Fri, 01 Dec 2023

The Democratic socialist senator's staff were apparently uninterested in giving peace a chance in Ukraine

Eleven anti-war protesters were arrested during a sit-in at US Senator Bernie Sanders' Washington DC office on Wednesday as they called for an end to the conflict in Ukraine.

About 50 demonstrators led by the founders of feminist anti-war group Code Pink packed into Sanders' office, explaining in a statement on the group's website that they were "showing up to remind Bernie of the values he espoused that made his name what it is" and urging the Democratic Socialist to "lead for peace."

Most stood silently with signs urging a negotiated end to the conflict - including at least one emblazoned with Sanders' own words from a 2022 op-ed in The Guardian.

"We must work hard to achieve a realistic and mutually agreeable resolution - one that is acceptable to Ukraine, Russia, the United States, and our European allies," the sign read, demanding negotiation and "a diplomatic solution."

Two Sanders policy advisers attempted to justify the senator's support for arming Ukraine, arguing the country was the victim of "a war of aggression by [Russian President] Vladimir Putin" while denying any knowledge of Kiev using American weapons to strike Russian territory or evidence of US involvement in the Nord Stream pipeline explosions.

Police subsequently arrested 11 of the protesters, including the Code Pink member holding the Sanders quote and an 89-year-old woman.

Co-founder Medea Benjamin claimed to be "appalled" at the Democratic Party's failure to support a negotiated peace. "This is not a MAGA issue or a Republican issue but an issue of human survival to stop World War Three and possibly a nuclear war," she said in a statement following the sit-in, insisting, "we need Bernie to be with us on the side of peace."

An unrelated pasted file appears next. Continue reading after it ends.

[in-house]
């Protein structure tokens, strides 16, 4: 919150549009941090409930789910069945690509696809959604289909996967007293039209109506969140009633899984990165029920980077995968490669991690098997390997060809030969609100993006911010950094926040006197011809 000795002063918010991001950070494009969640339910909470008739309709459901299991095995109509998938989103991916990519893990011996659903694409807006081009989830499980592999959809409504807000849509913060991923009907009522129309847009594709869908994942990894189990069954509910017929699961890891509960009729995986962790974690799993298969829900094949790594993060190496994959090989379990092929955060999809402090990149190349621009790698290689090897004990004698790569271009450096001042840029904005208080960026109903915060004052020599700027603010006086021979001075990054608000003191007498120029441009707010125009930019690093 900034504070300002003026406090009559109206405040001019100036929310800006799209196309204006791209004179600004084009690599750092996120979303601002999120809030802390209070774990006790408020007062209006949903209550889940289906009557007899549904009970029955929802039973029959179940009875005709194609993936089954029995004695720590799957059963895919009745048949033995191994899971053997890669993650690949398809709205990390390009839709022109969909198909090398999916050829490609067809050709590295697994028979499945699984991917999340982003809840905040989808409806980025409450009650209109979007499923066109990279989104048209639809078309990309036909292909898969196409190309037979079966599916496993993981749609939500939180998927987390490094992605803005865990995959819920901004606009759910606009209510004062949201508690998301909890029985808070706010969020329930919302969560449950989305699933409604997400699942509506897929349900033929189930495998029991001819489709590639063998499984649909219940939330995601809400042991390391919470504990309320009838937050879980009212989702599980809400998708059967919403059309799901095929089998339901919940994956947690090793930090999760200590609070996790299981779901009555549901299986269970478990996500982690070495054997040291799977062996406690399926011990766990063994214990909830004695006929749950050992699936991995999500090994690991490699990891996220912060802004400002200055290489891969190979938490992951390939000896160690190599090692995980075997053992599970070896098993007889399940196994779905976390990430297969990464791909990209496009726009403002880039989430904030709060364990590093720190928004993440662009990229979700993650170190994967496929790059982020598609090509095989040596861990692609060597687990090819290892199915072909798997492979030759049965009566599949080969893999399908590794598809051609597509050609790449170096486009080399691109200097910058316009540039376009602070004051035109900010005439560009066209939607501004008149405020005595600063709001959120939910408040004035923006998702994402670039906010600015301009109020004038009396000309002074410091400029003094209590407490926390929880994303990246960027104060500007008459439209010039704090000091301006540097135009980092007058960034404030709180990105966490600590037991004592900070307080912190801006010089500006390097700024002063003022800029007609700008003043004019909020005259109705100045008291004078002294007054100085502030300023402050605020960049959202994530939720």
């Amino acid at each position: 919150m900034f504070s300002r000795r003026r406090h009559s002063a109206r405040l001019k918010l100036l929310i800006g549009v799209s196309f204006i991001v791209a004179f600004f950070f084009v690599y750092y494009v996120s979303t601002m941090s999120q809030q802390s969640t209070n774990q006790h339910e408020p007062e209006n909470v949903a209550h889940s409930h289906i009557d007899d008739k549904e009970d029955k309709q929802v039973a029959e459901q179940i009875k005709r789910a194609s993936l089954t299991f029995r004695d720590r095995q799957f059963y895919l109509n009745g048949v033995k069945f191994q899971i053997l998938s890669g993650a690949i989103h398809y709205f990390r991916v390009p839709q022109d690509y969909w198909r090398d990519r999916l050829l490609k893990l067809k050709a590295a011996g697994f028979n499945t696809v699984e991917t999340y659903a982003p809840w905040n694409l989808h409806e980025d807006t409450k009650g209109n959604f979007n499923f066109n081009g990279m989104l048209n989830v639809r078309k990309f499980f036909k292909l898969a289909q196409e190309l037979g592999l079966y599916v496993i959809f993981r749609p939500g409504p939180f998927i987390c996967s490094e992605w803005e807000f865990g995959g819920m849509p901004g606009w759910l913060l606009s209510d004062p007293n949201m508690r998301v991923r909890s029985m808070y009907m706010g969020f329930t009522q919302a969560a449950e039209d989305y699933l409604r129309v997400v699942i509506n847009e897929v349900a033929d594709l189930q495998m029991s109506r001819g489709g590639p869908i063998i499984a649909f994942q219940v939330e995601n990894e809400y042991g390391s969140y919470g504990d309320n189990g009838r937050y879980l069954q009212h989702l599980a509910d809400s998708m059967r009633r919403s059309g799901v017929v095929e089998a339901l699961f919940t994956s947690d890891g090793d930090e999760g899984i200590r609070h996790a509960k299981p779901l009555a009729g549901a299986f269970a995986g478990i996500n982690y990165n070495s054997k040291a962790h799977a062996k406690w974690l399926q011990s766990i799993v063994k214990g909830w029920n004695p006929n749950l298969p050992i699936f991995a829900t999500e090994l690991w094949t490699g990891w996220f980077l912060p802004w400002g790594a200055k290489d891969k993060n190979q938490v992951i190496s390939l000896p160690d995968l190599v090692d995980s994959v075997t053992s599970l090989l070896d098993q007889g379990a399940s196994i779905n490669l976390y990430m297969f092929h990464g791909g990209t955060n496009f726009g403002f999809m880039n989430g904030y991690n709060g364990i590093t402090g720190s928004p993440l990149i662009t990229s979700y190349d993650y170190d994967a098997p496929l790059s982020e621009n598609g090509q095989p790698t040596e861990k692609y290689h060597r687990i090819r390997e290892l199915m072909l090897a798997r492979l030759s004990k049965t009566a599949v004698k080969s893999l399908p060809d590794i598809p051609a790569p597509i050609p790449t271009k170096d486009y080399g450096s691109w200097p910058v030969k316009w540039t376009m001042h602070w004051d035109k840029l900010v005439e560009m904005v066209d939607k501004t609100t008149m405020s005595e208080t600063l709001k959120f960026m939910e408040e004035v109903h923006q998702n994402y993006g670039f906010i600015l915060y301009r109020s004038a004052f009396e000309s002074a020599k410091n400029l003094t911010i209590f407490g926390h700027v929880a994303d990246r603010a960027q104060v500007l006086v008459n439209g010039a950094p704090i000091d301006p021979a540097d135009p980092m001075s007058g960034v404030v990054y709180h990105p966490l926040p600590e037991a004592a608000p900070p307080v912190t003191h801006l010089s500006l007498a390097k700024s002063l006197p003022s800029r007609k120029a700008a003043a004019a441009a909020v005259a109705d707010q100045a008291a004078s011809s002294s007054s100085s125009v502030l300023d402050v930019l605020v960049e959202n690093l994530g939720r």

While Sanders famously voted against invading Iraq in 2002 and has campaigned against "forever wars," his voting record defies easy categorization. In addition to supporting military intervention in Bosnia and Kosovo, he backed the infamous post-9/11 Authorization for the Use of Military Force used to justify US military action in dozens of countries said to harbor terror-linked groups, including drone strikes on Afghanistan, Syria, Yemen, Somalia, Pakistan, Libya, and Iraq.

After their rejection by Sanders, the activists were publicly embraced by Republican Marjorie Taylor Greene, an outspoken opponent of the government's Ukraine policy. The Georgia representative posted photos to X (formerly Twitter), acknowledging that while she and Code Pink disagreed on many issues, "we do agree Congress should STOP fueling the war in Ukraine!"

"Peace & free speech shouldn't be a partisan issue," Greene added. Code Pink leadership nevertheless retroactively disavowed her support, claiming she had "opportunistically approached" the activists with a photo request while suggesting her motives were ideologically impure.


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